Epidermal growth factor receptor (EGFr) status associated with failure of primary endocrine therapy in elderly postmenopausal patients with breast cancer.
Nicholson S., Halcrow P., Sainsbury JR., Angus B., Chambers P., Farndon JR., Harris AL.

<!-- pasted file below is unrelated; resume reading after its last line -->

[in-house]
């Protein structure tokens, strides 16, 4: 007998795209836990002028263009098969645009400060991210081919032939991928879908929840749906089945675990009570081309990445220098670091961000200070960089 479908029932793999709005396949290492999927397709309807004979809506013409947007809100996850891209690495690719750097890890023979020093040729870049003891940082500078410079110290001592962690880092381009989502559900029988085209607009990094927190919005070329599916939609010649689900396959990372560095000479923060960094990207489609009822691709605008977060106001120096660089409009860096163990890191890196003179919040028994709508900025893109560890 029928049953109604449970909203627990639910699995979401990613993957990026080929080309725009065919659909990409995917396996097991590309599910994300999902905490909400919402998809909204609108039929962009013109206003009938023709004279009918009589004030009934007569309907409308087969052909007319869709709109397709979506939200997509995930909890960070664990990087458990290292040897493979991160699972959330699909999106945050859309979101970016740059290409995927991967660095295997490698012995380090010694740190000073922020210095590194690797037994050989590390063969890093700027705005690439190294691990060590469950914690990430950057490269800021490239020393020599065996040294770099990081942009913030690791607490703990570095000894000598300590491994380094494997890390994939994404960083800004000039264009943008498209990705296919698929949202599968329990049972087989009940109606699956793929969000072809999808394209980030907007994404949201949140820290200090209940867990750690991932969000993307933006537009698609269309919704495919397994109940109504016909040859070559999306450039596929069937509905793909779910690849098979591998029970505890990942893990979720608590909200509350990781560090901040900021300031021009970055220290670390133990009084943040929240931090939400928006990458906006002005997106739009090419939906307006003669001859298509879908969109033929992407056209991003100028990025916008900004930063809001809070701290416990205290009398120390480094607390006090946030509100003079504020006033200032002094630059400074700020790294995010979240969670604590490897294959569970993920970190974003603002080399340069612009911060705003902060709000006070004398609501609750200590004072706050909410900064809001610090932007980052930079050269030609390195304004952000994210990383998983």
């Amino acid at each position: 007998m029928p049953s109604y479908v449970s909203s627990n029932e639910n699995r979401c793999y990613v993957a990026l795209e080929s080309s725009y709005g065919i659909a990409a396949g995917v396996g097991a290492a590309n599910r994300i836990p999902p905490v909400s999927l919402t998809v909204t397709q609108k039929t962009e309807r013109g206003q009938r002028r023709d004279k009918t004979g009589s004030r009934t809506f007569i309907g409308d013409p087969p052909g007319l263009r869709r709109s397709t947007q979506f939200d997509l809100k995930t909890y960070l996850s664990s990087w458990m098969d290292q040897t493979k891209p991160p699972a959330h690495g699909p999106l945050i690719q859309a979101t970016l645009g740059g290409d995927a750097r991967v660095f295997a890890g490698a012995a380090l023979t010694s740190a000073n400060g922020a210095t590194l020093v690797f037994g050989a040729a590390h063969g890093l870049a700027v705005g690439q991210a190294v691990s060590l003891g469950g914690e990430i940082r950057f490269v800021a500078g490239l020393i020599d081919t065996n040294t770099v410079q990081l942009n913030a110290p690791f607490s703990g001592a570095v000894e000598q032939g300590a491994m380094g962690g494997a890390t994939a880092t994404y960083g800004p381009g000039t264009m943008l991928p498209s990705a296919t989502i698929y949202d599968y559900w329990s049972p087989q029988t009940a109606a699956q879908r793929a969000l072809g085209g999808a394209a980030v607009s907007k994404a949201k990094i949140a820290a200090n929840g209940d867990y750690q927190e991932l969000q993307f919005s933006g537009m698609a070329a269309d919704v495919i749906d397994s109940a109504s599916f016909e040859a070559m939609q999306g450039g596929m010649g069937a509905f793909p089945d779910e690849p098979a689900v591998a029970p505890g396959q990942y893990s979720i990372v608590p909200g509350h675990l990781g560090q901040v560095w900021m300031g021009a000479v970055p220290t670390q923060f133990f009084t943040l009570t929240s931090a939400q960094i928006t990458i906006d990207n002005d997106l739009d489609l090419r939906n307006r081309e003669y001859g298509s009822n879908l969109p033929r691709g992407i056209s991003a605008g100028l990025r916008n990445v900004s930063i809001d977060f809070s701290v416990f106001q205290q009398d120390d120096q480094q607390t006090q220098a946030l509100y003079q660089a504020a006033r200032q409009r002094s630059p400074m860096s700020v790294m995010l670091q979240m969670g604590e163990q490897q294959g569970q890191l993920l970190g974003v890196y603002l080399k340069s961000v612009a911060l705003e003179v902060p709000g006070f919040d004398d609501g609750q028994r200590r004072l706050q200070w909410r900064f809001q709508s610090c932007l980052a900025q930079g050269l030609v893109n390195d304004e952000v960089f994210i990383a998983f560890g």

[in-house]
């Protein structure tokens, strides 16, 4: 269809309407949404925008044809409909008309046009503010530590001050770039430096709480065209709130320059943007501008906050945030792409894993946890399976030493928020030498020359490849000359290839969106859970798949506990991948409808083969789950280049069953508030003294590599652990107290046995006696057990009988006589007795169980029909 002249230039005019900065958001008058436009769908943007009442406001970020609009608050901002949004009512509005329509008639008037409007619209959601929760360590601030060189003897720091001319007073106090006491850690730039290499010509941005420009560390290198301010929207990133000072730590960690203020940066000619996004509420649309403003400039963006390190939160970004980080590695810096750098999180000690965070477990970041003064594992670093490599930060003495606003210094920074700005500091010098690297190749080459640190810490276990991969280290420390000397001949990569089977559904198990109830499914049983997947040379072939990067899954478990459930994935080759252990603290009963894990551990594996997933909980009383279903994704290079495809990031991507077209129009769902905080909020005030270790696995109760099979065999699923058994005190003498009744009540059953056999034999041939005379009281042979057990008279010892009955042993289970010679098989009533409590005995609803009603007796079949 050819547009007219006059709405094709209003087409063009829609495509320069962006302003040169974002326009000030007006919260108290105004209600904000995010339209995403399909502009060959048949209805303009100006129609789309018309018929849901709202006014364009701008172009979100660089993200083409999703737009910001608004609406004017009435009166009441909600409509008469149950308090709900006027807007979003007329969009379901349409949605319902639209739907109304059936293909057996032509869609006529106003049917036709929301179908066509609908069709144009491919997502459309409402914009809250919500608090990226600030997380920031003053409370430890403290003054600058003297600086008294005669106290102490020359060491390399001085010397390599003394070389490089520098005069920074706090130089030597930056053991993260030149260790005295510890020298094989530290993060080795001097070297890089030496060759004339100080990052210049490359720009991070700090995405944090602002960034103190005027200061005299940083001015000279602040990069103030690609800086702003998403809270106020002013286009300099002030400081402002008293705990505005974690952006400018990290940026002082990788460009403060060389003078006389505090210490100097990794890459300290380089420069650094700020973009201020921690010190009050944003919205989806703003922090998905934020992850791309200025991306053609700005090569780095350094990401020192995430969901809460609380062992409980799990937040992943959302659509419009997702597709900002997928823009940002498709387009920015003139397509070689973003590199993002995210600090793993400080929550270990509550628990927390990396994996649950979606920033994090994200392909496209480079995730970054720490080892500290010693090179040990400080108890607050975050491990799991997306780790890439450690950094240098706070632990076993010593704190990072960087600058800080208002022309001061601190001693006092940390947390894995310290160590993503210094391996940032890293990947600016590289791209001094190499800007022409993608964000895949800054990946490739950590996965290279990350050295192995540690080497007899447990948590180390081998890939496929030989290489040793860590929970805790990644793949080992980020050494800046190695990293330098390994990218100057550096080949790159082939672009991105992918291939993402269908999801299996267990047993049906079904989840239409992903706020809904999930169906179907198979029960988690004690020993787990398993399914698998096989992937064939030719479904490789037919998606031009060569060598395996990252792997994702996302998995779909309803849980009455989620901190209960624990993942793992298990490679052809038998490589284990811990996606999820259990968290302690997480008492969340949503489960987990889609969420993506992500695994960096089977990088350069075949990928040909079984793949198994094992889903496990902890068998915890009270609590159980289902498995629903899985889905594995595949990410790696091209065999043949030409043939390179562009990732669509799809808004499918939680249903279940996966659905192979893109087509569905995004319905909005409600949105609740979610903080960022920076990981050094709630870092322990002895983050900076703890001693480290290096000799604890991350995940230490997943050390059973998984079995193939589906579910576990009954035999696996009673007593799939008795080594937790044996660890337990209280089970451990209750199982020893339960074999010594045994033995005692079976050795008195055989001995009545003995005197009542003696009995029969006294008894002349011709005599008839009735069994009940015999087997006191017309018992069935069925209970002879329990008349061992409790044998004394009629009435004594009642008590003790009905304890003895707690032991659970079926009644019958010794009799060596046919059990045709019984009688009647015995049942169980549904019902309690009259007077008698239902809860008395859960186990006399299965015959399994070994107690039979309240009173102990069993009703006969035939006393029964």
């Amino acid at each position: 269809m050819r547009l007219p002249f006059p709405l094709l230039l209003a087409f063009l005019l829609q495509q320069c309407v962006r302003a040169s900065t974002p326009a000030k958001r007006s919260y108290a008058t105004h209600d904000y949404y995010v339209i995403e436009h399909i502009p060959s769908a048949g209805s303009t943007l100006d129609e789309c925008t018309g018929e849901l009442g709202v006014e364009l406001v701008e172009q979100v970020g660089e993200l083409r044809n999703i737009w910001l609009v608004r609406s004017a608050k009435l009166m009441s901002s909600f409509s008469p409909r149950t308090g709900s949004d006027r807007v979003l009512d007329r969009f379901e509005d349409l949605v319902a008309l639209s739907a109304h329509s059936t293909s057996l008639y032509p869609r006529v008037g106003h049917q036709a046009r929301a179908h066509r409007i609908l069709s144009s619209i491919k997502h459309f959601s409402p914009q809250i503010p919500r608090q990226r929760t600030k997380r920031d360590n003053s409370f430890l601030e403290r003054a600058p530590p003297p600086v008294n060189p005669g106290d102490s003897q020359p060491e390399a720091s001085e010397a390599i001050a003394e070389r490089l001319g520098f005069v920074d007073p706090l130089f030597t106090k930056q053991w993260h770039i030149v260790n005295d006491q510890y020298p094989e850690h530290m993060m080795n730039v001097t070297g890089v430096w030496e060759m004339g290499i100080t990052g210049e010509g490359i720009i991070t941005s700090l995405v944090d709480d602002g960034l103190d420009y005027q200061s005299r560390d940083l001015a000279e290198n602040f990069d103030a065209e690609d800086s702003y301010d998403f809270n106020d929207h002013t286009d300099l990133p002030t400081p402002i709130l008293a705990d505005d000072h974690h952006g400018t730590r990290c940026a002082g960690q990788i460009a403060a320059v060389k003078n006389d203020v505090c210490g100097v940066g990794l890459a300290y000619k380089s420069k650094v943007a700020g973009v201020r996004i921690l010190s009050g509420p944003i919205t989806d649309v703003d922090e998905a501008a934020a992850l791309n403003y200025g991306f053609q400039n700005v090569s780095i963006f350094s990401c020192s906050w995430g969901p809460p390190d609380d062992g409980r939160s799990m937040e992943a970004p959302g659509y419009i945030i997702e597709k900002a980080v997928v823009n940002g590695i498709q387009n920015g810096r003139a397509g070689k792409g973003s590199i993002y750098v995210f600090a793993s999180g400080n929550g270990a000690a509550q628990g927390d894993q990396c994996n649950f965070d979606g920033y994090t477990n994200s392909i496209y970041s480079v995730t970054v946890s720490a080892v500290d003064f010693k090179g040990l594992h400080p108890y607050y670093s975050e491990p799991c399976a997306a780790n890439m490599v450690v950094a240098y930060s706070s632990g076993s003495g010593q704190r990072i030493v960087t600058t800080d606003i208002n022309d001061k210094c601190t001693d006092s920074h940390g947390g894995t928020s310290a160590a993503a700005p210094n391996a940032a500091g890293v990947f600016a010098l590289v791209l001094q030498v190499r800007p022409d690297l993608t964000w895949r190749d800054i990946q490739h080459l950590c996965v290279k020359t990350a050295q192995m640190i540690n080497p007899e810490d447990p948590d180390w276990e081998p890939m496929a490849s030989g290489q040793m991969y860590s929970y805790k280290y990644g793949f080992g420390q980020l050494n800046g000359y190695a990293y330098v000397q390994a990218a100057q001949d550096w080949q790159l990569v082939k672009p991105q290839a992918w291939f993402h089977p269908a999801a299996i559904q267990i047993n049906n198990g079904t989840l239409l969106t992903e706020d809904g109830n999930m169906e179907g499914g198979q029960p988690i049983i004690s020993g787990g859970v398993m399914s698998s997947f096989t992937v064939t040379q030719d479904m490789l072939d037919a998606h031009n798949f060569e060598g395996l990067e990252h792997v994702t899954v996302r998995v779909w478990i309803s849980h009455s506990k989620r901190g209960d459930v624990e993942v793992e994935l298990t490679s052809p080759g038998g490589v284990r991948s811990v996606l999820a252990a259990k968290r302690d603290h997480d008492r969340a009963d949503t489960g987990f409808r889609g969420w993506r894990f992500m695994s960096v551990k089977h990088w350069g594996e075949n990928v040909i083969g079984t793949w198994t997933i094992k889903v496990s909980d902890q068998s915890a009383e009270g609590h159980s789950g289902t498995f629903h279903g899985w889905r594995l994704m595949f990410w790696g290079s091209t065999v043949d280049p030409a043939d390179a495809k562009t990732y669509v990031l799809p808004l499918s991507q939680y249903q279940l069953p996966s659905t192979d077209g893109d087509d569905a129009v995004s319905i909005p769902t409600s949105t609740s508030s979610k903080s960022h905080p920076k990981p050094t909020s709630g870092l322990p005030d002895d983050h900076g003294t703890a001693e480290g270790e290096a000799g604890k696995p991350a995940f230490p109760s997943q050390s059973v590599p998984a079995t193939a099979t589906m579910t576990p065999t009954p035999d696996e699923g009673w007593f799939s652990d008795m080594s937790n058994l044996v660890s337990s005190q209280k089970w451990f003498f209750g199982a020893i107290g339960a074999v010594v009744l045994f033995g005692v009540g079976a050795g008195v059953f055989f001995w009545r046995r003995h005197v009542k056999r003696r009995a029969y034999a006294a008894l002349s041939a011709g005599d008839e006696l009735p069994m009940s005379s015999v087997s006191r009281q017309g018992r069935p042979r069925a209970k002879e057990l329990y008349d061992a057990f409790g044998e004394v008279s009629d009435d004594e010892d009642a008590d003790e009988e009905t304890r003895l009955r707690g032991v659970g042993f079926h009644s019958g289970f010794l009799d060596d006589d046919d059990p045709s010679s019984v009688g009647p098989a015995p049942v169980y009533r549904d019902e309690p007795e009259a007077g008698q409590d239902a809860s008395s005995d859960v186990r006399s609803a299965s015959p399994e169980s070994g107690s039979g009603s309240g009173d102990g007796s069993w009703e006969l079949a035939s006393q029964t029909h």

We have used primary endocrine therapy for 61 elderly women with operable breast cancer (median age 77 years). Eleven patients (18%) had complete and 24 (39%) partial tumour regression, 12 (20%) had stable disease for a minimum of six months and 14 (23%) no response. Salvage surgery was undertaken in the 14 with no response and 8/9 with progressive disease following initial response, thus samples were available from relapse patients only. Assays for EGFr (two point radioreceptor assay) and oestrogen receptors (ER) (dextran coated charcoal method and an immunohistochemical method) were performed on 20/22 patients. Ten of these 20 tumours were EGFr+ (greater than 10 fmol mg-1 binding) and 9/13 patients progressing within six months had EGFr+ tumours. 15/22 were available for ER evaluation and there was no such association with ER status. EGFr status was also associated with early recurrence after surgery and death in the endocrine failure group (P less than 0.005 and P less than 0.05 respectively). Of a control population of 33 patients (median age 72 years) treated by primary surgery, only 6 were EGFr+. In this group early relapse was predicted by EGFr status, but not by ER status (median disease free survival for EGFr+ patients 15 months, and for EGFr- patients 40 months, P less than 0.01, logrank test). There was a significantly higher proportion of EGFr+ tumours in the endocrine failure group compared with the control population (P less than 0.001). EGFr status is a marker for rapid early progression on primary endocrine therapy and the development of non-excisional methods of EGFr analysis would allow better directed therapeutic decisions.